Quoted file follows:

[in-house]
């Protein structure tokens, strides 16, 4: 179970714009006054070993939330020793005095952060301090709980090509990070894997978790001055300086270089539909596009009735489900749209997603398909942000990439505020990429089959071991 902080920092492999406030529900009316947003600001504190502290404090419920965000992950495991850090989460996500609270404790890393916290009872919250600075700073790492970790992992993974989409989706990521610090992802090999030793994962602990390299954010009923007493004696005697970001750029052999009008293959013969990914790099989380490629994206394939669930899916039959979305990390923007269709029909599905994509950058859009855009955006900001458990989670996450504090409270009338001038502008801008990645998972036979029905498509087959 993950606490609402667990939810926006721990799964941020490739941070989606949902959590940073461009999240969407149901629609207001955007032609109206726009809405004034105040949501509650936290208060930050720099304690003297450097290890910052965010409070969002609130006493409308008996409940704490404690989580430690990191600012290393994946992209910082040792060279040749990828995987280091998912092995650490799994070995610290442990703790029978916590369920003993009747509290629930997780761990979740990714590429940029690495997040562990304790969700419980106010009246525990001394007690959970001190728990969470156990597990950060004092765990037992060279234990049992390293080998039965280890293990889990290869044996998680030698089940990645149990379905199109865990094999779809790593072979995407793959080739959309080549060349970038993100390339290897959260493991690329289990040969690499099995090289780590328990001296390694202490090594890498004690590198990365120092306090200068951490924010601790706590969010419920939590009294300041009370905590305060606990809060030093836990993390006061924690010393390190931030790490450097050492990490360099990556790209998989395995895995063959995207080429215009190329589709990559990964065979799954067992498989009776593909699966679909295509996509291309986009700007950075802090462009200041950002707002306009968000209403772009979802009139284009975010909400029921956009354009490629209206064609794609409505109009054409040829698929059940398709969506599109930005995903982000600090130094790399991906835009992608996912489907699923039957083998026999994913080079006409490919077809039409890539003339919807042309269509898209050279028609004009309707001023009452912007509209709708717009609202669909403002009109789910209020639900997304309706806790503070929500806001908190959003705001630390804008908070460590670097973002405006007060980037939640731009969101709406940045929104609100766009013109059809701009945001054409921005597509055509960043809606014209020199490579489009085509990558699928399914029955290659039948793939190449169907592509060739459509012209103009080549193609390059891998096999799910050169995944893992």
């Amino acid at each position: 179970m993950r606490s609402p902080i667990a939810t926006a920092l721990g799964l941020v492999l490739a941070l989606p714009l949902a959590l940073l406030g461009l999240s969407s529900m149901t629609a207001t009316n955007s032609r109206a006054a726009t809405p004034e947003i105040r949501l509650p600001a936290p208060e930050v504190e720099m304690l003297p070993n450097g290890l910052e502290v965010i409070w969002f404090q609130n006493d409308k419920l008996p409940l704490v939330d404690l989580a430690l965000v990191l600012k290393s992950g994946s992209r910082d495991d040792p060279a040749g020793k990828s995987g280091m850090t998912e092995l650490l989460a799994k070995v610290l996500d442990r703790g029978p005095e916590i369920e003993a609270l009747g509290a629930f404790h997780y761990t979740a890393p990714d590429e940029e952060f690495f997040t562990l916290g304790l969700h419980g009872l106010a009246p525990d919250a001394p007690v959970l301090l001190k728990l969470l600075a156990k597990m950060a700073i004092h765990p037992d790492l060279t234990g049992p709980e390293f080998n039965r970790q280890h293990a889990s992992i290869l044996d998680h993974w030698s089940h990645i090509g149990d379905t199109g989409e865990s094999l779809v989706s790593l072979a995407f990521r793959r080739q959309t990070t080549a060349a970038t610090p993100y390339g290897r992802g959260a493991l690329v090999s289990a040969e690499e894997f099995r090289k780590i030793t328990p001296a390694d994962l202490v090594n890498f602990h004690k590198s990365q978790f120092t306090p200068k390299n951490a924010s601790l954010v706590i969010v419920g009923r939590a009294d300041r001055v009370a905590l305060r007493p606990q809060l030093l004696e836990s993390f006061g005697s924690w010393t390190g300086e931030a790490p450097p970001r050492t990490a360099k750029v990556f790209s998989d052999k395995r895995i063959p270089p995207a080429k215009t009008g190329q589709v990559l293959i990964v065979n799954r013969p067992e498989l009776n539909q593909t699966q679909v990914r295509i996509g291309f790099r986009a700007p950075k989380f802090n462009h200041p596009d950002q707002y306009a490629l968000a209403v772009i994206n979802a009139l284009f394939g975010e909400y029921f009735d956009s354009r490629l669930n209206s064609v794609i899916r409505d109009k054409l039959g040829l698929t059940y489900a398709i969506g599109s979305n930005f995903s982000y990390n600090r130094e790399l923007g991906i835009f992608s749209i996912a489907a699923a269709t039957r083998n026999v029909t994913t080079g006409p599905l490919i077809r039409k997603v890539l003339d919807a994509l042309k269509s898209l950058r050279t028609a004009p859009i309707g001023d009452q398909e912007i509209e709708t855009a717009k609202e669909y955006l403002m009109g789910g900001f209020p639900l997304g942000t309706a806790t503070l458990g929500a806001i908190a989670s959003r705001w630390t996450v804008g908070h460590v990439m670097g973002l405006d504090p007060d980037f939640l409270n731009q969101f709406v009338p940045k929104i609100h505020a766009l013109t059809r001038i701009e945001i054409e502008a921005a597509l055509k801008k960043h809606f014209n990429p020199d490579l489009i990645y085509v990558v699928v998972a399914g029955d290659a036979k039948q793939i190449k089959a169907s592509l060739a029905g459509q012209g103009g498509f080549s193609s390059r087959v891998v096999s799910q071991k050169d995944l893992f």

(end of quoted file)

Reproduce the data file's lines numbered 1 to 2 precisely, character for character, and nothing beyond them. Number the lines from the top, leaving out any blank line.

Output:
[in-house]
């Protein structure tokens, strides 16, 4: 179970714009006054070993939330020793005095952060301090709980090509990070894997978790001055300086270089539909596009009735489900749209997603398909942000990439505020990429089959071991 902080920092492999406030529900009316947003600001504190502290404090419920965000992950495991850090989460996500609270404790890393916290009872919250600075700073790492970790992992993974989409989706990521610090992802090999030793994962602990390299954010009923007493004696005697970001750029052999009008293959013969990914790099989380490629994206394939669930899916039959979305990390923007269709029909599905994509950058859009855009955006900001458990989670996450504090409270009338001038502008801008990645998972036979029905498509087959 993950606490609402667990939810926006721990799964941020490739941070989606949902959590940073461009999240969407149901629609207001955007032609109206726009809405004034105040949501509650936290208060930050720099304690003297450097290890910052965010409070969002609130006493409308008996409940704490404690989580430690990191600012290393994946992209910082040792060279040749990828995987280091998912092995650490799994070995610290442990703790029978916590369920003993009747509290629930997780761990979740990714590429940029690495997040562990304790969700419980106010009246525990001394007690959970001190728990969470156990597990950060004092765990037992060279234990049992390293080998039965280890293990889990290869044996998680030698089940990645149990379905199109865990094999779809790593072979995407793959080739959309080549060349970038993100390339290897959260493991690329289990040969690499099995090289780590328990001296390694202490090594890498004690590198990365120092306090200068951490924010601790706590969010419920939590009294300041009370905590305060606990809060030093836990993390006061924690010393390190931030790490450097050492990490360099990556790209998989395995895995063959995207080429215009190329589709990559990964065979799954067992498989009776593909699966679909295509996509291309986009700007950075802090462009200041950002707002306009968000209403772009979802009139284009975010909400029921956009354009490629209206064609794609409505109009054409040829698929059940398709969506599109930005995903982000600090130094790399991906835009992608996912489907699923039957083998026999994913080079006409490919077809039409890539003339919807042309269509898209050279028609004009309707001023009452912007509209709708717009609202669909403002009109789910209020639900997304309706806790503070929500806001908190959003705001630390804008908070460590670097973002405006007060980037939640731009969101709406940045929104609100766009013109059809701009945001054409921005597509055509960043809606014209020199490579489009085509990558699928399914029955290659039948793939190449169907592509060739459509012209103009080549193609390059891998096999799910050169995944893992």